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Thread: Best Film Uses of Non-Film Music

  1. #31
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    Quote Originally Posted by Bettina View Post
    In the Shawshank Redemption, there's a very moving scene in which the prisoners listen to a duet from Mozart's Marriage of Figaro. The scene demonstrates the uplifting and inspiring power of Mozart's music. For those brief moments, the prisoners feel able to transcend their bleak environment.

    I'm not sure how realistic the scene is. Would a group of hardened criminals really be so moved by Mozart's music? Perhaps not. But whether or not the scene is true to life, it makes a compelling statement about the emotional effects of music.
    Historically, I think we can say for certain that Johnny Cash does.

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    Beethoven's 7th - Allegretto in the movie Zardoz....

    ...I'm kidding.

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    Mahler's 4th "Gates of Heaven" in the film El Norte. It starts at about 1 hour 10 minutes in the full film but I would go a few minutes before hand for the set up.

    Last edited by Alfacharger; Dec-26-2016 at 00:39.

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    Mozart, "Ave Verum Corpus" in the film "I Am David."
    It's the emotional heart of the film: David is not the same person at the end of it as he was at the beginning. It's stunning!
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    Second movement of Ravel's string quartet in F major in The Royal Tenenbaums.

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    All the more than 30 classical pieces in Terrence Malick's film The Tree of Life.
    "Sense impressions are a deeper soil for growing memories than the best systems and analytical methods." -Hermann Hesse

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    Quote Originally Posted by Vinski View Post
    All the more than 30 classical pieces in Terrence Malick's film The Tree of Life.
    Out of all of those, Brahms' 4th is my favorite.

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    The "Goldberg Variations" in The Silence of the Lambs. Quite chilling.
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    From Alfred Hitchcock's Rope (1948) -- The guy who just killed his friend (and is hosting a dinner party with the friend's parents) plays Poulenc's Mouvement Perpétuel while talking to his suspicious professor played by Jimmy Stewart.

    The "broken music box" vibe of the piece is very appropriate to the scene.



    An orchestration of the piece is also used throughout the film.
    Last edited by Balthazar; Nov-16-2017 at 05:15.
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    I don't know about "best" but an extremely great one was the last scene of the movie Conrack.




    In the context and story of the movie this is quite an amazing moment.
    Last edited by JeffD; Nov-16-2017 at 03:50.
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  17. #41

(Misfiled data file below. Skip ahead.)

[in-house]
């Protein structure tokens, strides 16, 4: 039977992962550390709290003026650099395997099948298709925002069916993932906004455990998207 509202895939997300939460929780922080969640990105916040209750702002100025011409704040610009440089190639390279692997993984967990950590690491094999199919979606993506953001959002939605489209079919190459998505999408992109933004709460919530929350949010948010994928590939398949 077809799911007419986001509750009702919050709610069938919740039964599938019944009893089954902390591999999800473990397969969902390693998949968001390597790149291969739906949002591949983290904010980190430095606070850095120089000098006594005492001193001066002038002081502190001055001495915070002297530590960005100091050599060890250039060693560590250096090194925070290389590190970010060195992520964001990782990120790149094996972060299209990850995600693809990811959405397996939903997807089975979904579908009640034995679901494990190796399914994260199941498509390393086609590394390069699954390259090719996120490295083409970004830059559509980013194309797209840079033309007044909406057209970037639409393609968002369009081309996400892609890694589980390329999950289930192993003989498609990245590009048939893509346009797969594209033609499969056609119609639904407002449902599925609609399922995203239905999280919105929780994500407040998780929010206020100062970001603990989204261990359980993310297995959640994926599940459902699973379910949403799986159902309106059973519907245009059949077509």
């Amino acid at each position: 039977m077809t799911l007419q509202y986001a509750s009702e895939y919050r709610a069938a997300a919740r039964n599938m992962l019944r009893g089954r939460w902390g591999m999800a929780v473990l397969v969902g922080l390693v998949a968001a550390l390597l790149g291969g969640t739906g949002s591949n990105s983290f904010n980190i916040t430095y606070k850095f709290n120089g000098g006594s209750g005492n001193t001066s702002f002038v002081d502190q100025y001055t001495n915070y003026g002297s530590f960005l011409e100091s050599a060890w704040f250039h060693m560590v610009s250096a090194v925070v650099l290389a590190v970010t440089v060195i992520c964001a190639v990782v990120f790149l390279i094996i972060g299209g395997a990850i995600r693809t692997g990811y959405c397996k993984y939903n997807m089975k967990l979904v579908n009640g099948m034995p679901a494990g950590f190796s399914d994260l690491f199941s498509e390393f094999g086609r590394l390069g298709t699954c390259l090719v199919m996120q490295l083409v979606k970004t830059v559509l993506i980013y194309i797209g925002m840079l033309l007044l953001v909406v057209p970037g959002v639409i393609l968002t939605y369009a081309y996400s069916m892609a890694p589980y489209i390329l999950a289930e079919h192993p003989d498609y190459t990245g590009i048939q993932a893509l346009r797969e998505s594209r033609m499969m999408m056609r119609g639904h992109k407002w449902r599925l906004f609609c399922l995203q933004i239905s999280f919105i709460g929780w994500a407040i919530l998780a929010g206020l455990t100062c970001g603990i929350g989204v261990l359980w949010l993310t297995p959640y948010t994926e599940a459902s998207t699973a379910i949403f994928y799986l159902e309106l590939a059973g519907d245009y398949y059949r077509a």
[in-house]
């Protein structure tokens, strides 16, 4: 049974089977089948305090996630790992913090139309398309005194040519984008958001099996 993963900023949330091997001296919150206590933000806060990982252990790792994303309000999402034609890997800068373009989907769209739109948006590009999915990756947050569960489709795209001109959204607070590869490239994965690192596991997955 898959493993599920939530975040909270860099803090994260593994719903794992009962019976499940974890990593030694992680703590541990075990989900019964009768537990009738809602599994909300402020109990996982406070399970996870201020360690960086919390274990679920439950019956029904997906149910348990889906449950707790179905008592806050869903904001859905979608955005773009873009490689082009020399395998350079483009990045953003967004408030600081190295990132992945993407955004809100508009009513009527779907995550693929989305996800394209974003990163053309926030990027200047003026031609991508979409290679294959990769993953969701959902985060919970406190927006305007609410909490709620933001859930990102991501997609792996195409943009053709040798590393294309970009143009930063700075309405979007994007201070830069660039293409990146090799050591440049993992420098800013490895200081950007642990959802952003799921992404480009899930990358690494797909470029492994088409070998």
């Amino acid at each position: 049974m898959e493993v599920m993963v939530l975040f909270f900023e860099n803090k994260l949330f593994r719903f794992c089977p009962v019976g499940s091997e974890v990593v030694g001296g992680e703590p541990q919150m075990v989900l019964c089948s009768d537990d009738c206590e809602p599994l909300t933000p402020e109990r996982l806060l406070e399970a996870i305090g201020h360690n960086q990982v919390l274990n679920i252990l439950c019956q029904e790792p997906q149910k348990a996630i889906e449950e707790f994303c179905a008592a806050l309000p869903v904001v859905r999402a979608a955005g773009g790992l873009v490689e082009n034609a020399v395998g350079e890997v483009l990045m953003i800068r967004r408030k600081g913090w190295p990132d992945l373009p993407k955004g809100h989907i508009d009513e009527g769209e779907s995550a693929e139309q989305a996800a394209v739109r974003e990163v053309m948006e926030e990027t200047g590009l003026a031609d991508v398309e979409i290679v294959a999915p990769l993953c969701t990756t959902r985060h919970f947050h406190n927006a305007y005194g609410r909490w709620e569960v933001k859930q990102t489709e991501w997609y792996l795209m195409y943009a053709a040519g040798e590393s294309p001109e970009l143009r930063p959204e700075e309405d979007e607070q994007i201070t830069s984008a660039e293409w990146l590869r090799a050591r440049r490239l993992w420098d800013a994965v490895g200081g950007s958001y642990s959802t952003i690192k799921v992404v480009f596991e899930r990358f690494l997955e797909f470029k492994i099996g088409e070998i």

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    Quote Originally Posted by DeepR View Post
    Beethoven's 7th - Allegretto in the movie Zardoz....

    ...I'm kidding.
    Not the piece you want to associate with a half naked Sean Connery running around in one of the weirdest films you'll ever see.
    Last edited by DeepR; Nov-20-2017 at 22:20.

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    RVW - Tallis Fantasia in Master and Commander
    Brian Eno - An Ending (Ascent) in Traffic
    Weber/Berlioz - Invitation to the Dance in Animals are Beautiful People
    Tchaikovsky - Waltz of the Flowers in Animals are Beautiful People
    The Doors - The End in Apocalypse Now
    Dead Can Dance - The Host of Seraphim in Baraka
    Last edited by DeepR; Nov-20-2017 at 22:42.

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    Quote Originally Posted by DeepR View Post
    Not the piece you want to associate with a half naked Sean Connery running around in one of the weirdest films you'll ever see.
    Im sure the ladies appreciatd the half naked Connery.
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    The "piano stuff" in Eyes Wide Shut was from Musica Ricercata by Ligeti (composed in the '50's, so NOT written for the film). The piece you are referencing was probably meant to be boring. Ligeti limited himself to 3 pitches for that piece, so the main "theme" is those two notes over & over. When the 3rd note comes in super-loud, perhaps he meant it to "wake up" the listener. Unfortunately, I don't think Kubrick used that part of the piece. Kubrick must like Ligeti! He originally used that music in 2001 without Ligeti's permission, and Ligeti almost refused to let him (or sued, not sure which). Lucky for him his publisher talked him into letting it be used. It made him a lot of money and helped put him on the map as a composer.

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    The "piano stuff" in Eyes Wide Shut was from Musica Ricercata by Ligeti (composed in the '50's, so NOT written for the film). The piece you are referencing was probably meant to be boring. Ligeti limited himself to 3 pitches for that piece, so the main "theme" is those two notes over & over. When the 3rd note comes in super-loud, perhaps he meant it to "wake up" the listener. Unfortunately, I don't think Kubrick used that part of the piece. Kubrick must like Ligeti! He originally used that music in 2001 without Ligeti's permission, and Ligeti almost refused to let him (or sued, not sure which). Lucky for him his publisher talked him into letting it be used. It made him a lot of money and helped put him on the map as a composer.

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